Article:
The Brazilian has seen his participation in the first team increase since Santiago Solari's arrival, but finding a regular spot is still a challenge
After the storm of Julen Lopetegui's brief, turbulent reign, something approaching calm has returned to the halls of Santiago Bernabeu.
Thrown in at the deep end with form and morale at rock-bottom, Santiago Solari has repeated Zinedine Zidane's early heroics in stepping up from Castilla to steady the ship after the departure of a more established name. Four straight wins have convinced the Madrid hierachy to hire the Argentine on a permanent basis , while also sending the club hurtling back up the Liga standings having fallen as low as the purgatory of mid-table following their humiliating Clasico reverse.
It is clear, though, that for Solari the real challenge is just beginning. A relative lack of goals – just 20 in the league, compared to Barcelona's 34 – is a real problem in the pressure-cooker of the Bernabeu, and a key factor in Lopetegui's dismissal after just two months of the season.
The new man, however, might just have a not-so secret weapon up his sleeve: Vinicius Junior, whom Solari perhaps knows better than anyone else in the Madrid set-up.
According to Blancos sources consulted by Goal , Lopetegui's failure to integrate the Brazilian teenager in his starting line-up was a secondary factor in the decision to relieve the coach of his duties .
Vinicius played a paltry 12 minutes of senior football under his first Madrid boss, scant return on the £40.5 million ($54m) paid out to Flamengo for the teenager's services in the summer. The feeling was that Lopetegui had no clear idea on how to introduce his prospect to the first team, which was not exactly firing on all cylinders following the exit of Cristiano Ronaldo to Juventus and the entirely predictable drop in potency in front of goal that followed.
It was then Solari who gave Vinicius his first start in his debut on the bench, albeit in a match in which he almost certainly would have featured even if Lopetegui had continued in charge. And he did not disappoint.
The youngster gave Madrid fans a taste of his potential with two assists in a 4-0 drubbing of Melilla, and the following Saturday jumped off the bench to break the deadlock against Valladolid and score his first senior goal , albeit via a huge deflection. A further assist followed as Viktoria Plzen were put to the sword, and while he is still waiting for a maiden start in La Liga or the Champions League, all indications suggest he has a big part to play under Solari.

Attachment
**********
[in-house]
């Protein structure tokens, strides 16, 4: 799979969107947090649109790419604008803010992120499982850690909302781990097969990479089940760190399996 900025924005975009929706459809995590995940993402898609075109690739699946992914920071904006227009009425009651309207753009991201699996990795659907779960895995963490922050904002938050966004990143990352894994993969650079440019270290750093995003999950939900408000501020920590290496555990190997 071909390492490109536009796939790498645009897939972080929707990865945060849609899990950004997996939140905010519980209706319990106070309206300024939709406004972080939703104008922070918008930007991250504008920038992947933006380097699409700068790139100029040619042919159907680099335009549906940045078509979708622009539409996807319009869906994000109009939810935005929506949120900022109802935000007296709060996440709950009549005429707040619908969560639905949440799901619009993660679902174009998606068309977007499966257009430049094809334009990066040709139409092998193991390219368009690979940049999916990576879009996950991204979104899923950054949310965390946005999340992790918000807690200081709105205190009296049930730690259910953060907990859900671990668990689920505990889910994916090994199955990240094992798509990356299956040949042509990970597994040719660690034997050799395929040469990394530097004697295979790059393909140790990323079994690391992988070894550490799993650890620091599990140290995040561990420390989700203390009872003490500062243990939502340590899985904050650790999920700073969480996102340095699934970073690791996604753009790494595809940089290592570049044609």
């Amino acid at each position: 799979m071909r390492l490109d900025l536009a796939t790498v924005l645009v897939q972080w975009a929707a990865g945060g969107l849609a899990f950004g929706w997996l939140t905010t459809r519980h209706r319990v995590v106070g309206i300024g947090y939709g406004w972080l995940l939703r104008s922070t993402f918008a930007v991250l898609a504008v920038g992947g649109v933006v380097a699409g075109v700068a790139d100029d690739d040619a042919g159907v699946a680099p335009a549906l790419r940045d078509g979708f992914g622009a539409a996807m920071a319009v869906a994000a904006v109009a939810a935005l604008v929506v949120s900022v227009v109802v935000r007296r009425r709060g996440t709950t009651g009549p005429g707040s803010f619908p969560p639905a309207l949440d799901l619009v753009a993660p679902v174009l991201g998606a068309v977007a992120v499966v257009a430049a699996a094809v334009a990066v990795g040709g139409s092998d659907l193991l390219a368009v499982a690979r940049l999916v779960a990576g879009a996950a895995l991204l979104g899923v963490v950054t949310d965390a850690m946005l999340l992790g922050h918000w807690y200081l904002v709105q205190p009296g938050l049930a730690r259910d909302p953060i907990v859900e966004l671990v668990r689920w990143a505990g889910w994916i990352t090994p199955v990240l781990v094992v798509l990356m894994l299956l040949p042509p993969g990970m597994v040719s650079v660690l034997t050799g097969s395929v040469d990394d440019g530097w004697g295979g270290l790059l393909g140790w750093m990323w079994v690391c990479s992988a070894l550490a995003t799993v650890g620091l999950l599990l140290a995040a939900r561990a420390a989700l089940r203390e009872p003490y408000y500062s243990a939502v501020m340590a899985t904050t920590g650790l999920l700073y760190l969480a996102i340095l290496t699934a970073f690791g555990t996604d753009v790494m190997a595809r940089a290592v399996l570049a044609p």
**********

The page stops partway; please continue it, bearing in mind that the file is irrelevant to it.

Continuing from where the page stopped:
"Vinicius is one more member of this squad, he is very young and very talented,” Solari himself signalled in his introductory press conference in the Madrid hotseat.
"He has a lot to learn, but also a lot to give. If he is here, it is because he is good enough."
The Argentine has the privilege of commenting with no little knowledge of his charge. Vinicius smashed an impressive four goals in five Castilla outings under Solari, helping the feeder side break into the promotion play-off places in Spain's third-tier Primera Division B.
While the quality of football down the pyramid is logically far inferior to that on offer in the elite, Vinicius had been making all the right noises. It is therefore little surprise to see many onlookers calling for him to play a bigger role in the first team, including some of famous Brazilian luminaries.
“He should have been playing right from the start of the season,” ex-Barcelona favourite Rivaldo signalled to Betfair .
“Now he has more opportunities under Solari and I think he will keep winning the right to more minutes, he is a great player who has shown great personality on the pitch. He is showing huge maturity for such a young player, only 18 years old.”
Vinicius repaid the favour, praising his former Castilla coach as both step up to the rigours of Madrid's senior ranks. "Solari has always helped me since I arrived in Madrid," the youngster stated.
"Thanks to him, I have a clear mind and I concentrate only on the game. That's what he has done with me in the first team, and I'm happy."
Of course, it will not be easy even for a player of Vinicius' obvious quality to stake out a regular first-team place. Ahead of the teenager are players of proven world-class ability, with a host of Champions League and other winner's medals hanging from the mantlepiece.
Karim Benzema, Gareth Bale, Mariano Diaz, Marcos Asensio, Isco: there is certainly no shortage of attacking potential at Solari's disposal, no matter how disappointing the start to this season has been. Vinicius' prior links with the Argentine will count for little unless he begins to show he has what it takes to find the net on a regular basis at one of the most demanding clubs in the world.
What Solari's arrival does mean, however, is that the Brazilian is now working under a coach who is also learning the ropes, a man who is sympathetic to the situation of Madrid's young stars and who, since his days starting out with the club's Cadete B (Under-15) division in 2013, has earned a reputation as a trainer more than proficient in the development of promising talents.
It is still too early to say whether Vinicius will follow through on his early potential and become a household name around the Bernabeu. But with Solari on the bench and hungry for success he has a golden opportunity to make a case for selection - the rest, naturally, will be up to him.